As detailed in the plea agreement, on May 23, 2012, Whitehurst e-mailed Cecil Bank his offer to purchase 127 Ebenezer for $145,000. On the same day, during a meeting of the Cecil Bank Board of Directors, Halsey advised the Board that Whitehurst had made a purchase offer of $140,000 for 127 Ebenezer, $5,000 less the actual offer. To support the below-market price of $140,000, Halsey falsely characterized the property as having “structural deficiencies [that] will require significant repairs.” Halsey did not disclose her personal interest in the property, nor Whitehurst’s role as her nominee to acquire the property on her behalf. The Board authorized Halsey to “negotiate the best price.” Thereafter, Whitehurst submitted a contract for him to purchase 127 Ebenezer from Cecil Bank for $150,000, which Halsey signed on August 17, 2012 on behalf of Cecil Bank.

According to the plea agreement, subsequent to authorizing the sale of 127 Ebenezer, Halsey told Whitehurst that he should not use his line of credit from Cecil Bank to purchase the house, but should instead get the funds from a different source. Whitehurst applied for and obtained a $100,000 loan from another bank to purchase 127 Ebenezer, fraudulently claiming that he was purchasing the property for himself and that the down payment was from an investment account. On October 31, 2012, prior to 127 Ebenezer going to settlement, Halsey wired $75,000 to Whitehurst’s bank account to cover the cost of the down payment as well as closing costs and upgrades to the property that Halsey directed Whitehurst to arrange. To conceal the true purpose of the wired funds, Whitehurst sent Halsey a fictitious real estate contract purporting to show that the $75,000 was the down payment for a different property that Whitehurst owned in Havre de Grace, Maryland.

On November 21, 2012, the settlement of 127 Ebenezer was held with Halsey representing Cecil Bank as the seller, and Whitehurst as the purported purchaser, selling the property to Whitehurst for $150,000. Both signed the HUD-1 form which falsely represented that Whitehurst had paid approximately $52,566 at settlement, when in fact, the down payment and all related closing costs were paid from the $75,000 Halsey had wired to Whitehurst’s bank account beforehand. From October 31, 2012 through March 29, 2013, Halsey transferred an additional $60,000 to Whitehurst to cover the cost the upgrades to the house that they had previously discussed, as well as to reimburse Whitehurst for mortgage payments he made on the property. Halsey and Whitehurst also made plans to transfer title of the property to Halsey by selling the house to her at a price that would minimize the tax consequences of the sale for Whitehurst.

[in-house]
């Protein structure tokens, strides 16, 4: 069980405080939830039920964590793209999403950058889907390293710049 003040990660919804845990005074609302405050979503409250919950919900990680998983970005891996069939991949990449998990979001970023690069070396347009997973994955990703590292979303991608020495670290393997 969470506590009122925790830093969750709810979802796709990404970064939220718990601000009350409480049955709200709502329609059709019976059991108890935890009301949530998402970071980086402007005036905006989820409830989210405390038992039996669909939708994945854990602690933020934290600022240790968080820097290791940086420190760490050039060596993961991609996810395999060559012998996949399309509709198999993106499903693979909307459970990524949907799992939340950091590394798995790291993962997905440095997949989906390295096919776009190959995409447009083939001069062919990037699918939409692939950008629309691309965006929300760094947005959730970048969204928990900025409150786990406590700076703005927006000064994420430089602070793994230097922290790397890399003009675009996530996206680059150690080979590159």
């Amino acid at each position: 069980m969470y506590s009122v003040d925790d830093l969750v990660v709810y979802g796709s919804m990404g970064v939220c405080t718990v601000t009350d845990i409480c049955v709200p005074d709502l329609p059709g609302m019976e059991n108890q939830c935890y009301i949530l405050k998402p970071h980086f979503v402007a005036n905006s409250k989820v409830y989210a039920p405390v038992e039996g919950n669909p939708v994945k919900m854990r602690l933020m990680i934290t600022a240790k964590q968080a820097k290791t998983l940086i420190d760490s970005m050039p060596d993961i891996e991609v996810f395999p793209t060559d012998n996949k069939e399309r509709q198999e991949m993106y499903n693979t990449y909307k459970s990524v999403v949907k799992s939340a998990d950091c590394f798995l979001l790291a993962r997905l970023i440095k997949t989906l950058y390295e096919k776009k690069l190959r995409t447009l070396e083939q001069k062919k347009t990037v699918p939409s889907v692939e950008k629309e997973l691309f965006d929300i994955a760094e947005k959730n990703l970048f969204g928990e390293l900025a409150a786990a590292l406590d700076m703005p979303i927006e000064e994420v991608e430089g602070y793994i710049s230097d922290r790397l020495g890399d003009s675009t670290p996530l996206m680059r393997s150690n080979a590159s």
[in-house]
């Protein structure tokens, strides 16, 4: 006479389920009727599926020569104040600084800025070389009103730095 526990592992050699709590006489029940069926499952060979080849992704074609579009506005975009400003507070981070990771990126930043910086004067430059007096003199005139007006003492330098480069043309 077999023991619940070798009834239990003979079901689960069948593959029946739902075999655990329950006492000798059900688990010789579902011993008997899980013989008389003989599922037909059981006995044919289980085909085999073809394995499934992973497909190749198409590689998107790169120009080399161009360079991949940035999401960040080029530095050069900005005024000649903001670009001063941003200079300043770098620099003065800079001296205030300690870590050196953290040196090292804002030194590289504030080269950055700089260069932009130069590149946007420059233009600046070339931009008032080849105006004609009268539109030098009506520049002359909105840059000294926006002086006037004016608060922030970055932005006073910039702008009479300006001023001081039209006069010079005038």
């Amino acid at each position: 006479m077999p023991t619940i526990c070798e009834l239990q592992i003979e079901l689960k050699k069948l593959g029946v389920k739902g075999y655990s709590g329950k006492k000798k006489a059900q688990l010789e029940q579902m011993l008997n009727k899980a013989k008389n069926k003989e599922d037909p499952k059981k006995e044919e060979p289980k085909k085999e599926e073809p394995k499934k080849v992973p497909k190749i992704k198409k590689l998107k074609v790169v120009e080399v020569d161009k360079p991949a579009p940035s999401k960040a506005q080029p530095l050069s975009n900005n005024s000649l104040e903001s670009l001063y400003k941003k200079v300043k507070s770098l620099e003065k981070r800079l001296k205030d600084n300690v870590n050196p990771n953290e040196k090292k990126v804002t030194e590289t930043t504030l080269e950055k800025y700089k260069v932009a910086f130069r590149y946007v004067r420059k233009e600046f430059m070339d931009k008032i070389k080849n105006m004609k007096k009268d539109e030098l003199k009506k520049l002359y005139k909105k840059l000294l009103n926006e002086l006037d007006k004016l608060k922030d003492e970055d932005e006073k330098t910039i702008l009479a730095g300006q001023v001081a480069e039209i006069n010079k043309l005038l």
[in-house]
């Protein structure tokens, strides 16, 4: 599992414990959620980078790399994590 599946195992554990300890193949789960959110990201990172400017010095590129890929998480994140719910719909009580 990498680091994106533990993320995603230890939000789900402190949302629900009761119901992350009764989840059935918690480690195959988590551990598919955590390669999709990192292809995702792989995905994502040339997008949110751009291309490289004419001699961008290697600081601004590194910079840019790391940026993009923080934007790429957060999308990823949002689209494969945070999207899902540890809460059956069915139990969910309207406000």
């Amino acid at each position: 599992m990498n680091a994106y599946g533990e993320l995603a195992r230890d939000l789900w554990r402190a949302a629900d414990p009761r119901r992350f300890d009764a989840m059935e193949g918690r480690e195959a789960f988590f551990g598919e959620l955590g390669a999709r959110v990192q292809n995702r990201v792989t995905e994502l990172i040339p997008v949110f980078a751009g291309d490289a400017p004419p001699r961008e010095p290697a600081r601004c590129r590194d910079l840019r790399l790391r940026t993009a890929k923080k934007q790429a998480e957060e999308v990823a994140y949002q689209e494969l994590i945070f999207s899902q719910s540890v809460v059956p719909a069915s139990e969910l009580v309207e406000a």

In December 2012, in response to a question from a bank examiner for the Federal Reserve Bank of Richmond inquiring about the sale of the property to Whitehurst, Halsey falsely stated that she was “not totally familiar with [that] property” and that the bank had difficulty marketing the property and had not listed it with a realtor because of “issues with the county over the bonds outstanding.”

In April 2013, federal agents began interviewing employees and other borrowers about banking irregularities at Cecil Bank. Title to 127 Ebenezer was never transferred to Halsey. Halsey never told the bank that she was the true purchaser of 127 Ebenezer, nor did the bank know that Halsey and Whitehurst had orchestrated the sale of the foreclosed property at the fraudulent price of $150,000, instead of the appraised pre-renovation price of $295,000.

As a result of Halsey’s misrepresentations and omissions, the bank lost approximately $145,000.

Halsey faces a maximum sentence of 30 years in federal prison for each offense: conspiracy to commit bank fraud; false statement in bank records; and receipt of a bribe by a bank official. Actual sentences for federal crimes are typically less than the maximum penalties. A federal district court judge will determine any sentence after taking into account the U.S. Sentencing Guidelines and other statutory factors. U.S. District Judge Deborah K. Chasanow has scheduled sentencing for November 6, 2020 at 11:00 a.m.